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In the region of Ryfylke, close to Sauda, lies Åbødalen. It’s a dusty road through a valley that’s sparsely populated, that’s mostly known for its beautiful walks, stunning picnic locations with waterfalls in the background and of course also the Jettegrytene (also known as ‘natural potholes‘ or the literal translation ‘giant’s kettle’).
A jettegryte is an exceptionally smooth cavity or hole which has been carved by stones under a waterfall or in a river, over the course of hundreds, sometimes thousands of years. It starts out with a small curve or hole. And because the water is flowing, stones and gravel keep rolling and rolling on the same spot, carving out more and more stone, eventually forming a smoothly carved hole, also known as a ‘jettegryte’ in Norway. The thing that makes the jettegrytene in Åbødalen special is that there are so many of them on the same spot. Some small, others huge. It makes for a special sight with the waterfall and her crystal clear water. On hot summer days it’s ideal to find some cooling under the mist of the waterfalls, but it’s just as pretty on less sunny days. Besides that, the valley offers many more things like beautiful walks and hikes, picnicking and even swimming in the Storemyr!
How do you get to the Jettegrytene in Åbødalen?
It’s a 2,5 hours drive from Odda to Sauda. Take the E134 to Riksveg 46 and turn left in Ryfylke on the Riksveg 520.
Once you’ve arrived in Sauda, keep driving North with the Storelva river on your right. Follow the signs with Åbødalen and keep driving until you reach a small lake (Storemyrtjørna) with some parking places.
Because we hiked the Trolltunga the day before we decided to take it easy this day. The drive itself was a real treat. Not only because we could just relax our legs and enjoy the scenery, but also because it’s an amazing experience to drive this impressive, challenging and winding road!
Once we arrived in the town of Sauda it felt a little bit deserted, so we decided to keep on driving to Åbødalen. The road that we ended up gave a real sense of peace and serenity. It’s an excellent place for endless walks, cozy picnics and even a little bit of swimming! They’ve made special tables alongside the Storemyr and you can park you car almost everywhere. Definitely recommended for a nice day in the summer!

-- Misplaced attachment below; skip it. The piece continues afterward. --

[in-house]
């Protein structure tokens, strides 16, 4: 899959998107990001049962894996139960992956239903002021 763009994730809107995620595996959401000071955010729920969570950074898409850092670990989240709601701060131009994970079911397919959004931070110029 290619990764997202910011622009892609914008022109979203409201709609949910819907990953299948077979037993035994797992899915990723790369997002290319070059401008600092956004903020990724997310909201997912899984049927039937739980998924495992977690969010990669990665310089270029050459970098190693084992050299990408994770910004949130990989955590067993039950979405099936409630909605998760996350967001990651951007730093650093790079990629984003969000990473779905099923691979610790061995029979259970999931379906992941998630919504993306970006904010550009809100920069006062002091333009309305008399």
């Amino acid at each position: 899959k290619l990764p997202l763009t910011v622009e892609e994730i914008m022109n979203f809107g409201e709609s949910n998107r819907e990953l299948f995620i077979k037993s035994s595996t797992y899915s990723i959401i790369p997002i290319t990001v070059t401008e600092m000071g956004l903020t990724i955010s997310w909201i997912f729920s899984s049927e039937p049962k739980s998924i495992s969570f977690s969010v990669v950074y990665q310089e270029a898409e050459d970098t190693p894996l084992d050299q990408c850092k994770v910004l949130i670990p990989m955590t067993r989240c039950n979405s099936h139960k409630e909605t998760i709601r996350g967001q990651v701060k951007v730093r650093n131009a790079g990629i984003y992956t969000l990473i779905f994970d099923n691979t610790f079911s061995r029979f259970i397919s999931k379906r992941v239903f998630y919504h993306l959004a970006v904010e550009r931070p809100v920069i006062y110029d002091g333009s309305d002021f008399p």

We drove a little bit further and parked our car on a gravel road noted on our itinerary. While we were changing into our hiking boots (it takes a while when your legs are still sore!), a happy looking man with grey hair and a welcoming smile walked towards us.
Despite many websites told us that the path is very well marked, we missed it twice. But we can tell you: take a left on a mountain path at the red house in the above picture. That’s the one! On the walk towards the jettegrytene I was very busy taking pictures of this wonky wooden bridge (pictured below), so I had no idea that the jettegrytene were on my right at that very moment, so we completely missed it and walked on…
Halfway in the valley we noticed some signs marking a 16km hike. We decided to head back. Fortunately we did noticed the jettegrytene on the way back! We quickly climbed up to look at them closely.
And to climb on top of rocks and jump over small puddles of water, obviously. Deep down we’re still a bunch of kids. And long live Gore Tex waterproof shoes!
The highest part of the jettegrytene is the modest Kvanndalsfossen. One of the rare waterfalls in Norway where you can walk both underneath and on top of, without hurting yourself. It’s a nice, accessible walk, well suited for children (and definitely an adventure for them!).
You can’t really call this 4km walk a hike, but it was perfect for a recovery day. Up and down a little hill we took our sweet time (about 2 hours). It makes up for an ideal family walk!
We could watch the water making its way down the waterfalls and puddles for hours. It tumbles in every ‘ jettegryte’ before continuing on to the next ‘ jettegryte’. Like watching natural whirlpool match! Quite unique really.
When you climb up the jettegrytene and turn around when you’re about halfway, you’ll be treated with this breathtaking vista of the valley, the river and the Moringdalsfossen (the waterfall in the distance!)!
When the sun suddenly got blocked by a bunch of clouds, the whole valley got a faint pink haze over it! Wow… It only lasted for a few minutes, but it looked a bit like a solar eclipse!
When we finally got back to the car, the friendly looking man from earlier was waiting for us. ” Don’t forget your promise!” After we switched shoes, we walked up to his stunning, self made cabin. He and his whole family were sitting on the veranda around a table filled with fresh fish soup, bottles of wine and all kinds of delicacies. What do you mean Norwegians are reserved and stubborn?! They insisted we dined with them and of course we couldn’t refuse. We had so much fun, we ended up spending the entire evening with this warm, welcoming and great family.
Not only did we learn all about ‘Slow TV‘ we were also introduced to the ‘Hyttebok‘. A hyttebok is kind of diary that the Norwegians use to write down what they’ve experienced in their summer vacation home, who visited and in which every visitor can write down a message. With the help of our favorite band and the soundtrack of our holiday, we left the following text:
“I slept in hills of wheat and pine,
Too many years have passed me by,
They offered me their finest wine
We danced and drank to pass the time
I come down from the mountain
And as the light crept up in the hills
I headed off for home.”
– U.S. Royalty, Equestrian
And that’s how we could write down a new adventure in our diary from another day that Norway surprised us. What a place. What a lovely people. And what a humbling experience and lovely ending to such a nice relaxing day.